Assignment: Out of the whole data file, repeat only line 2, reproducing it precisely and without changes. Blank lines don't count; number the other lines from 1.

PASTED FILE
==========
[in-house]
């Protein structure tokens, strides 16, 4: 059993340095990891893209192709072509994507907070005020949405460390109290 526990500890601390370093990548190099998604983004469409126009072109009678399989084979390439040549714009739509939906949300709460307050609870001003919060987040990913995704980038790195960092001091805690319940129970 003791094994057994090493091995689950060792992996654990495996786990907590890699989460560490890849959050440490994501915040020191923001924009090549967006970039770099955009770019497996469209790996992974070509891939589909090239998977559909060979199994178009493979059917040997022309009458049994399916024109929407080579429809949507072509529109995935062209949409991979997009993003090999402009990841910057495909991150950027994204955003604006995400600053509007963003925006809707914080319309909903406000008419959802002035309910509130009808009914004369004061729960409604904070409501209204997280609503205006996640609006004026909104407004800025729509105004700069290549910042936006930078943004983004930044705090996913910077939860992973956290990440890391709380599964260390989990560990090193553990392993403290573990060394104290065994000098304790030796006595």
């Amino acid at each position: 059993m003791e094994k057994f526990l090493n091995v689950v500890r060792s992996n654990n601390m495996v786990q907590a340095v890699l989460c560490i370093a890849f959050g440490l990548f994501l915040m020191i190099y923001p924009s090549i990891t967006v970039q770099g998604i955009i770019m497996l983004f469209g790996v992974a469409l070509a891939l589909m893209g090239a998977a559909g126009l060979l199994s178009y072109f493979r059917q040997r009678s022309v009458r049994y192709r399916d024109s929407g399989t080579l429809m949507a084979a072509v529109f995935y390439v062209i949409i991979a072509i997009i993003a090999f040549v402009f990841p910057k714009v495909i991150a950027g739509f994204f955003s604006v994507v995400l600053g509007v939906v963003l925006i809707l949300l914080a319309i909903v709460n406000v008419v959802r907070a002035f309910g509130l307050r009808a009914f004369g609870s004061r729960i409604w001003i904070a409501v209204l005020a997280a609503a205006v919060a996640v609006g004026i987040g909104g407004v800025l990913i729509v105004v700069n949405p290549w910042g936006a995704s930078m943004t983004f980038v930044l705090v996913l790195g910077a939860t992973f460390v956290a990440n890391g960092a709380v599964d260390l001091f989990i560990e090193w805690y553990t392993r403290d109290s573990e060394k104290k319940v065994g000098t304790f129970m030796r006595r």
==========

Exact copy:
């Protein structure tokens, strides 16, 4: 059993340095990891893209192709072509994507907070005020949405460390109290 526990500890601390370093990548190099998604983004469409126009072109009678399989084979390439040549714009739509939906949300709460307050609870001003919060987040990913995704980038790195960092001091805690319940129970 003791094994057994090493091995689950060792992996654990495996786990907590890699989460560490890849959050440490994501915040020191923001924009090549967006970039770099955009770019497996469209790996992974070509891939589909090239998977559909060979199994178009493979059917040997022309009458049994399916024109929407080579429809949507072509529109995935062209949409991979997009993003090999402009990841910057495909991150950027994204955003604006995400600053509007963003925006809707914080319309909903406000008419959802002035309910509130009808009914004369004061729960409604904070409501209204997280609503205006996640609006004026909104407004800025729509105004700069290549910042936006930078943004983004930044705090996913910077939860992973956290990440890391709380599964260390989990560990090193553990392993403290573990060394104290065994000098304790030796006595």